We left Ronnie and his Sex Shop in our rearview mirrors as we pushed further east towards Ladismith, where we turned off to Seweweekspoort. Using prison labour, construction on the road running alongside the Gamka River commenced in the 1850s. It was completed in November 1862 and is still in use to this day. The pass cuts through the Towerkop Nature Reserve and the views are stunning. As we effortlessly wound through the poort in our Seltos, I couldn’t help but think that these were the same areas and roads that men like Thomas Baines travelled on. As we passed through the poort, we turned off towards the Gamkapoort Dam. Lunch was at Bosch Luys Kloof Private Nature Reserve, where we feasted on ostrich sosaties before rejoining the R323 and heading towards Laingsburg. From there it was on to Matjiesfontein and then our last stop for the day in Sutherland in the Northern Cape, about 400km from Cape Town.

We had a tour lined up at the Southern African Large Telescope (SALT), situated at the South African Astronomical Observatory (SAAO) field station near the small town. SALT is currently funded by a consortium of international partners from South Africa, the United States of America, Poland, India and the United Kingdom. The telescope has been in full science operation since 2011 and is realising its huge potential as Africa’s ‘Giant Eye on the Universe’. I suspect we all thought we would be looking at the stars, but SALT collects its data very differently than we had envisaged and you need a pretty powerful computer to decode the data before you are able to see anything. That said, the 25m high structure, built on a hilltop 1 800m above sea level in the middle of the Karoo, is still rather impressive!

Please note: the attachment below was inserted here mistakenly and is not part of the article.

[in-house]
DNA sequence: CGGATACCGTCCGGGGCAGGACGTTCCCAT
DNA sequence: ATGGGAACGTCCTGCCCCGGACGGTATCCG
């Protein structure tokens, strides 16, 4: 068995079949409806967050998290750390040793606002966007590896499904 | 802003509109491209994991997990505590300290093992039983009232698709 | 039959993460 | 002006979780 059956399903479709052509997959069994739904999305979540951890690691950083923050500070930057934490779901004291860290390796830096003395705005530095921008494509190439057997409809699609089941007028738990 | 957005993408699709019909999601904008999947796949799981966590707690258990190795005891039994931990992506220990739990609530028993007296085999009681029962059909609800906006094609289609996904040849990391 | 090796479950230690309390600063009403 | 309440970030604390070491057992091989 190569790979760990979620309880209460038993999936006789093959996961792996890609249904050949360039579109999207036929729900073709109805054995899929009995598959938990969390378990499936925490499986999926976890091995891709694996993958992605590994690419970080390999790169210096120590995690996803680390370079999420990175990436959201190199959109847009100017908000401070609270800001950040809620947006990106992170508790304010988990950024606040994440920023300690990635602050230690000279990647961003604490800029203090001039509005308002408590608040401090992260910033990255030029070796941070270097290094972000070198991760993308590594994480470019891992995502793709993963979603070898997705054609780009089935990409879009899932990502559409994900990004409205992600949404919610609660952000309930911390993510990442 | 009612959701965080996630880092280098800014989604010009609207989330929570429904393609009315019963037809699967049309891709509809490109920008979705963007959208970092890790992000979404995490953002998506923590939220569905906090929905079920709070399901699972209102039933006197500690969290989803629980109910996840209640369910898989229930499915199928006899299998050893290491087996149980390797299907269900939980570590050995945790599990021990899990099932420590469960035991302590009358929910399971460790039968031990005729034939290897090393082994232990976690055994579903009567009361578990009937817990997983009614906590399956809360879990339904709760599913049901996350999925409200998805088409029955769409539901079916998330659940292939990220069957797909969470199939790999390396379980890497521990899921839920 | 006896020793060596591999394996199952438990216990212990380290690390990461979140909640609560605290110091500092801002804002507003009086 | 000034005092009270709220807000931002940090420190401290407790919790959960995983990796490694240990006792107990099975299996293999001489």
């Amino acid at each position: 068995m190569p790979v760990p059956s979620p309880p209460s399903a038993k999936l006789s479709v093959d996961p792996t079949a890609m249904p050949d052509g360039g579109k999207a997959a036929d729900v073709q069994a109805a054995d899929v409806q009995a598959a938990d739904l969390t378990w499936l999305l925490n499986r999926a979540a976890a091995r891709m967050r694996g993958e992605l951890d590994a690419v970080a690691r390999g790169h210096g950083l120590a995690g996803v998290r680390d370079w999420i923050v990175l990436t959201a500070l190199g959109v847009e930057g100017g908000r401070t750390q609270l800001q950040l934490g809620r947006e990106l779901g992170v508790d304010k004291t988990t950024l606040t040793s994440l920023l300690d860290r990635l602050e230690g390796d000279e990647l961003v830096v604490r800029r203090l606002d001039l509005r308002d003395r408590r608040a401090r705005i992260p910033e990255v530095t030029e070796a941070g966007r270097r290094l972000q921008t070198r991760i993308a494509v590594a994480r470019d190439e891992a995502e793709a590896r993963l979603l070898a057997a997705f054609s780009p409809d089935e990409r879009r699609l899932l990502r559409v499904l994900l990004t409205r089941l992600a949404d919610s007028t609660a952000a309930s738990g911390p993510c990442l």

That night we stayed over at Rogge Cloof, just outside Sutherland. Again, the food, coupled with small-town hospitality, impressed. The next morning, we headed back to Cape Town to catch our flights home, but not before we took a detour through the Tankwa, with a short stop at the Tankwa Padstal for some lunch.

Our roadtrip ride:

While this road trip was great, the Kia Seltos was the true star of the show. It behaved very well on all surfaces, but it was its prowess on gravel roads that really impressed me. Honestly, the Seltos is one of my favourite crossovers in a market segment that is practically bursting at the seams. Apart from the fact that is is a real looker, it is extremely comfortable and offers great fuel consumption to boot.

It’s so much more than a pretty face, though, boasting many superb qualities to make it a stand-out. When it was first launched in 2019, Kia wanted to cover as much of the market as possible, and as a result, it offered a multitude of trim options, engines and powertrains. On this trip, we sampled the EX+ variant, which is available with a 1.5-litre turbodiesel engine.

This particular model has a power output of 86W, which sounds a tad weak – however, the torque figure of 250Nm at 1 400-2 750rpm means that if you put your foot down, the Seltos goes. The six-speed gearbox is fairly responsive and there’s no hunting for the correct gear, which helped a lot on the numerous passes we drove on our trip. The little diesel four-banger works best in its mid-range rev range and tapers down at around 4 000rpm, but there’s no need to rev it to that point. Acceleration is good when you need to overtake.

Apart from its responsive and frugal powerplant, the Seltos also offers great riding dynamics. It hits that sweet spot between ride quality and handling and behaved really well in the winding bits. While there’s a fair amount of body roll it still offers good feedback, which makes you feel comfortable and in control when heading up or down a brutal mountain pass.